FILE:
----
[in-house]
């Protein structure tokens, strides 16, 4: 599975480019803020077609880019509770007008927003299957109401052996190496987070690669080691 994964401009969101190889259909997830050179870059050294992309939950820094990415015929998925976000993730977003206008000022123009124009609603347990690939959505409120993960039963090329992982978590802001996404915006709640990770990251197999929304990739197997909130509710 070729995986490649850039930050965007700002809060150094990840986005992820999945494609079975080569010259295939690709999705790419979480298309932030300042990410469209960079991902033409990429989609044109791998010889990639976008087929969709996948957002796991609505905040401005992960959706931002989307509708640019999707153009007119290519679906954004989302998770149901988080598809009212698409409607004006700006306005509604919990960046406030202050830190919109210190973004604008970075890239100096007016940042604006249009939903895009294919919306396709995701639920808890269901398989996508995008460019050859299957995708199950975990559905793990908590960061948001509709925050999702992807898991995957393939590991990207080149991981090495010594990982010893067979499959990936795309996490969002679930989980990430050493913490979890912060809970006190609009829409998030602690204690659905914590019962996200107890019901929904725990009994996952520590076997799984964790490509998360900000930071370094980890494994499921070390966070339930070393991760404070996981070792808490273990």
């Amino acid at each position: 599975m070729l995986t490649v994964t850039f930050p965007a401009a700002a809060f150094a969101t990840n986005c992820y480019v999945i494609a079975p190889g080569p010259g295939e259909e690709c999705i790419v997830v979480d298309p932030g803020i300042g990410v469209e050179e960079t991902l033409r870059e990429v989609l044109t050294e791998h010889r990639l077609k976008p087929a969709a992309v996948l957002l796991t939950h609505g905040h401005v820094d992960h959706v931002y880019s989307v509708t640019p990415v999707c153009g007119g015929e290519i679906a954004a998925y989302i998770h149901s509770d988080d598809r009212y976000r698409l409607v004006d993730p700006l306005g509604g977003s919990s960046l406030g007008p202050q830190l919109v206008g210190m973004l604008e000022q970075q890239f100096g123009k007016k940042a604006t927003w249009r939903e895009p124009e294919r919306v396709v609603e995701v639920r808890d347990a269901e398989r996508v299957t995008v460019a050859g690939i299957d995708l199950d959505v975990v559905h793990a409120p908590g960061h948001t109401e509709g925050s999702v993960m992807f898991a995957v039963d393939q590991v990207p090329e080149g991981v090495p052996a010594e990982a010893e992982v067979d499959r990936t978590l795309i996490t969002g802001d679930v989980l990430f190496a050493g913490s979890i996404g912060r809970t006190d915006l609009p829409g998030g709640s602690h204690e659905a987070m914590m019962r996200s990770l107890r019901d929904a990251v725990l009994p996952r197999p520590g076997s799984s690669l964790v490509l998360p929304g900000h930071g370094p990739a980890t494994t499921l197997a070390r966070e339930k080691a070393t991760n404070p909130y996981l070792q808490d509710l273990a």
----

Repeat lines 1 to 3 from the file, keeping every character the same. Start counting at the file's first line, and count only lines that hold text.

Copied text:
[in-house]
């Protein structure tokens, strides 16, 4: 599975480019803020077609880019509770007008927003299957109401052996190496987070690669080691 994964401009969101190889259909997830050179870059050294992309939950820094990415015929998925976000993730977003206008000022123009124009609603347990690939959505409120993960039963090329992982978590802001996404915006709640990770990251197999929304990739197997909130509710 070729995986490649850039930050965007700002809060150094990840986005992820999945494609079975080569010259295939690709999705790419979480298309932030300042990410469209960079991902033409990429989609044109791998010889990639976008087929969709996948957002796991609505905040401005992960959706931002989307509708640019999707153009007119290519679906954004989302998770149901988080598809009212698409409607004006700006306005509604919990960046406030202050830190919109210190973004604008970075890239100096007016940042604006249009939903895009294919919306396709995701639920808890269901398989996508995008460019050859299957995708199950975990559905793990908590960061948001509709925050999702992807898991995957393939590991990207080149991981090495010594990982010893067979499959990936795309996490969002679930989980990430050493913490979890912060809970006190609009829409998030602690204690659905914590019962996200107890019901929904725990009994996952520590076997799984964790490509998360900000930071370094980890494994499921070390966070339930070393991760404070996981070792808490273990």
């Amino acid at each position: 599975m070729l995986t490649v994964t850039f930050p965007a401009a700002a809060f150094a969101t990840n986005c992820y480019v999945i494609a079975p190889g080569p010259g295939e259909e690709c999705i790419v997830v979480d298309p932030g803020i300042g990410v469209e050179e960079t991902l033409r870059e990429v989609l044109t050294e791998h010889r990639l077609k976008p087929a969709a992309v996948l957002l796991t939950h609505g905040h401005v820094d992960h959706v931002y880019s989307v509708t640019p990415v999707c153009g007119g015929e290519i679906a954004a998925y989302i998770h149901s509770d988080d598809r009212y976000r698409l409607v004006d993730p700006l306005g509604g977003s919990s960046l406030g007008p202050q830190l919109v206008g210190m973004l604008e000022q970075q890239f100096g123009k007016k940042a604006t927003w249009r939903e895009p124009e294919r919306v396709v609603e995701v639920r808890d347990a269901e398989r996508v299957t995008v460019a050859g690939i299957d995708l199950d959505v975990v559905h793990a409120p908590g960061h948001t109401e509709g925050s999702v993960m992807f898991a995957v039963d393939q590991v990207p090329e080149g991981v090495p052996a010594e990982a010893e992982v067979d499959r990936t978590l795309i996490t969002g802001d679930v989980l990430f190496a050493g913490s979890i996404g912060r809970t006190d915006l609009p829409g998030g709640s602690h204690e659905a987070m914590m019962r996200s990770l107890r019901d929904a990251v725990l009994p996952r197999p520590g076997s799984s690669l964790v490509l998360p929304g900000h930071g370094p990739a980890t494994t499921l197997a070390r966070e339930k080691a070393t991760n404070p909130y996981l070792q808490d509710l273990a």